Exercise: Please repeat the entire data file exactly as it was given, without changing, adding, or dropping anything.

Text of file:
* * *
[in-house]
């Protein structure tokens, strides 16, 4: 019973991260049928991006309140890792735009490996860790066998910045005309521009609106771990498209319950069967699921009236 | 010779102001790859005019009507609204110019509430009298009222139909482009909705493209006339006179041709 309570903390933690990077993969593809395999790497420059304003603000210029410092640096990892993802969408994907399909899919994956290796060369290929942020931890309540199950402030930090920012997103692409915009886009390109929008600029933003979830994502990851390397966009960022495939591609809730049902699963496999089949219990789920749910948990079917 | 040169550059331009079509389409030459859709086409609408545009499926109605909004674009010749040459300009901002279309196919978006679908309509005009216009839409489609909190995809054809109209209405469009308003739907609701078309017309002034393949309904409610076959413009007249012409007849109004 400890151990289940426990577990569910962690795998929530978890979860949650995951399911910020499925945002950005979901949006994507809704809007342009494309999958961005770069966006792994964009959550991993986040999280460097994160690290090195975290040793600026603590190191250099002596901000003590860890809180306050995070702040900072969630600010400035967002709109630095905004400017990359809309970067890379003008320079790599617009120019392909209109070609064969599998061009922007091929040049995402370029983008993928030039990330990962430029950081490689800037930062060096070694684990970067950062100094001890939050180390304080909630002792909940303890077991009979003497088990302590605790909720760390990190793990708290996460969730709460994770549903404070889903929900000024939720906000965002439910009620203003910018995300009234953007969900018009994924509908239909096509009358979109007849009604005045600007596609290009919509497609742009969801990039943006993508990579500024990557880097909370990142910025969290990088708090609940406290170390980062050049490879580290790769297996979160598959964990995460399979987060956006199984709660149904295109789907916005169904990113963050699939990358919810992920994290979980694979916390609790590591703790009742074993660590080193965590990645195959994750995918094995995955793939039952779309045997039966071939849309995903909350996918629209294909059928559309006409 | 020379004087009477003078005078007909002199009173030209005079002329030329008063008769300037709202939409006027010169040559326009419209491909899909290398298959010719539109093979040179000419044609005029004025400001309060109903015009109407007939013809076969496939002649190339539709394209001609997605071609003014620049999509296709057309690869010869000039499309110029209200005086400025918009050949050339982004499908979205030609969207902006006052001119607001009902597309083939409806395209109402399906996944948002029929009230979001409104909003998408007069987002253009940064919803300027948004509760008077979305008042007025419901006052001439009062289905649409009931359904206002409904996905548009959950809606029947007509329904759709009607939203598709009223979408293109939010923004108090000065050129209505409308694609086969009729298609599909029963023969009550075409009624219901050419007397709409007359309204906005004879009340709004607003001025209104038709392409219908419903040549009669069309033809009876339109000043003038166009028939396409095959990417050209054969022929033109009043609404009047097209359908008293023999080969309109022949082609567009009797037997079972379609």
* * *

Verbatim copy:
[in-house]
């Protein structure tokens, strides 16, 4: 019973991260049928991006309140890792735009490996860790066998910045005309521009609106771990498209319950069967699921009236 | 010779102001790859005019009507609204110019509430009298009222139909482009909705493209006339006179041709 309570903390933690990077993969593809395999790497420059304003603000210029410092640096990892993802969408994907399909899919994956290796060369290929942020931890309540199950402030930090920012997103692409915009886009390109929008600029933003979830994502990851390397966009960022495939591609809730049902699963496999089949219990789920749910948990079917 | 040169550059331009079509389409030459859709086409609408545009499926109605909004674009010749040459300009901002279309196919978006679908309509005009216009839409489609909190995809054809109209209405469009308003739907609701078309017309002034393949309904409610076959413009007249012409007849109004 400890151990289940426990577990569910962690795998929530978890979860949650995951399911910020499925945002950005979901949006994507809704809007342009494309999958961005770069966006792994964009959550991993986040999280460097994160690290090195975290040793600026603590190191250099002596901000003590860890809180306050995070702040900072969630600010400035967002709109630095905004400017990359809309970067890379003008320079790599617009120019392909209109070609064969599998061009922007091929040049995402370029983008993928030039990330990962430029950081490689800037930062060096070694684990970067950062100094001890939050180390304080909630002792909940303890077991009979003497088990302590605790909720760390990190793990708290996460969730709460994770549903404070889903929900000024939720906000965002439910009620203003910018995300009234953007969900018009994924509908239909096509009358979109007849009604005045600007596609290009919509497609742009969801990039943006993508990579500024990557880097909370990142910025969290990088708090609940406290170390980062050049490879580290790769297996979160598959964990995460399979987060956006199984709660149904295109789907916005169904990113963050699939990358919810992920994290979980694979916390609790590591703790009742074993660590080193965590990645195959994750995918094995995955793939039952779309045997039966071939849309995903909350996918629209294909059928559309006409 | 020379004087009477003078005078007909002199009173030209005079002329030329008063008769300037709202939409006027010169040559326009419209491909899909290398298959010719539109093979040179000419044609005029004025400001309060109903015009109407007939013809076969496939002649190339539709394209001609997605071609003014620049999509296709057309690869010869000039499309110029209200005086400025918009050949050339982004499908979205030609969207902006006052001119607001009902597309083939409806395209109402399906996944948002029929009230979001409104909003998408007069987002253009940064919803300027948004509760008077979305008042007025419901006052001439009062289905649409009931359904206002409904996905548009959950809606029947007509329904759709009607939203598709009223979408293109939010923004108090000065050129209505409308694609086969009729298609599909029963023969009550075409009624219901050419007397709409007359309204906005004879009340709004607003001025209104038709392409219908419903040549009669069309033809009876339109000043003038166009028939396409095959990417050209054969022929033109009043609404009047097209359908008293023999080969309109022949082609567009009797037997079972379609």